Delivery Dichotomy

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Since the Postal Service announced their plan to move forward with Phase II of Network Consolidation, I’ve been asked by a number of people how it will impact the delivery of mail (Market Dominant Products).

The answer, according to the USPS:
  • First Class Mail will lose overnight delivery (with a few exceptions)
  • Standard Mail should not experience any changes (although they added a day to delivery this April as a result of their Load Leveling Plan)
  • Periodicals won’t see a negative impact as long as entry of drop ship mail can be done earlier in the day to coincide with the change in Critical Entry Time (CET). Unfortunately, that is easier said than done, and the net result for most periodicals will be an extra day of delivery.

Depending on what you mail and how time critical the delivery is, this could be a non-issue as long as there is predictability and consistency. On the other hand, if delivery is time/day critical, it could lead you to consider non-mail alternatives.

Phase I of Network Consolidation was managed very well by the USPS. Delivery, for the most part, was maintained and service issues were rare. The consolidation was supported by the majority of the mailing community because there was over capacity created by volume losses incurred since 2007. This resulted in an unnecessary cost burden for mailers. The capacity issue parallels what we are experiencing in the printing industry, and the need for continued reduction is ongoing. However, at some point, the elimination of postal processing facilities creates wide gaps in the distance to delivery units and service does start to become a concern. Load Leveling and moving CETs earlier in the day are ways to compensate for the distance/mileage concern. Just adding another day to the service standards for delivery would be another approach.

The problem with any or all of those actions is that, at some point, delivery will be degraded to a level that is not effective enough to sustain doing business through the mail. This at a time when all other competing marketing channels can reach consumers 24/7. Why would the USPS risk losing more business and its associated volume? For mailers, it boils down to the cost of service, and their willingness to pay the price. It should be noted that when service standards for all classes of mail were mutually developed after the 2006 postal law was finalized, the agreed upon days of delivery were supposed to reflect “normal processing time” so as to not add cost to achieve extraordinary delivery.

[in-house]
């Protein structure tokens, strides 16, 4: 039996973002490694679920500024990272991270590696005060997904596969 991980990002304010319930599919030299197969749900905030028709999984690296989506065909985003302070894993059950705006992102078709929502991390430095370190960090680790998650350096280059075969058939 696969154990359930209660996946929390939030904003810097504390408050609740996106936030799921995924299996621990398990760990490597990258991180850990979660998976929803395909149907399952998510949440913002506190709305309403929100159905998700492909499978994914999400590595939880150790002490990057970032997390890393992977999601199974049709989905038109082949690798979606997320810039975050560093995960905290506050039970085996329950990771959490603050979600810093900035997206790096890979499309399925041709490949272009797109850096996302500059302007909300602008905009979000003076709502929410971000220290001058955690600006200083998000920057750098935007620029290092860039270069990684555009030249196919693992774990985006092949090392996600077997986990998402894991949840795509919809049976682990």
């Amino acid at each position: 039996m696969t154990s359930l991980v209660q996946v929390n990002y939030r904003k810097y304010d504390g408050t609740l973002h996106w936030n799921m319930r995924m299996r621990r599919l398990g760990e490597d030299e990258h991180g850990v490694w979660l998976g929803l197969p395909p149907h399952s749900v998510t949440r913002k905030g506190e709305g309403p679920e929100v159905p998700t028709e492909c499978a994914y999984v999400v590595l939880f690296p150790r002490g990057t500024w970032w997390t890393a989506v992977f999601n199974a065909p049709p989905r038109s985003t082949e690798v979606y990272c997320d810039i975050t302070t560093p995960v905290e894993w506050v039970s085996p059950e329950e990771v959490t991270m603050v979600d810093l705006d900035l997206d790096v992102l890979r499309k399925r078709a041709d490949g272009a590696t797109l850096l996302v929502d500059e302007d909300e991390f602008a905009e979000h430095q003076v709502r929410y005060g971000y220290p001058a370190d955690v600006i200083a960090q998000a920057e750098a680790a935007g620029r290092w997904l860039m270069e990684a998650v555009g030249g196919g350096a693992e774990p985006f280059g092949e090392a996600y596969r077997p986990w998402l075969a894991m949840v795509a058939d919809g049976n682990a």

The other side of the coin is what’s happening with parcels/packages in Competitive Products. There, the USPS is responding to market demands, volume growth and competition by offering 7-day delivery as well as same-day delivery in test markets. The questions being raised as a result of that strategy revolve around the cost of the infrastructure to support that level of service, and whether the market for that service is sustainable. It goes back to the question of what anyone is willing to pay for the service. In this case, that means what the consumer is willing to pay. Everyone in the logistics and delivery business knows that you can deliver almost anytime and anyplace as long as someone’s willing to pay for it. And I remember when FedEx meant overnight, and everyone was using that service.

The USPS is determined to go ahead with Phase II of Network Consolidation. We’re still supportive of their efforts, but cautious as to the impact. As with Phase I, continuous communication with postal facilities, employees, and the mailing industry is required to help ensure a successful process. At this point, the only thing that would prevent it from happening is Congressional action, either as part of a comprehensive legislative reform package or as a separate action attached to some other appropriation bill. We’ll be monitoring that situation. And if Phase II is implemented in 2015, we’ll be closely monitoring mail delivery.

Joe Schick, Quad/Graphics’ Vice President of Postal Affairs is an advocate for mailers and the print industry and works closely with the USPS and Congress to achieve effective postal reform.


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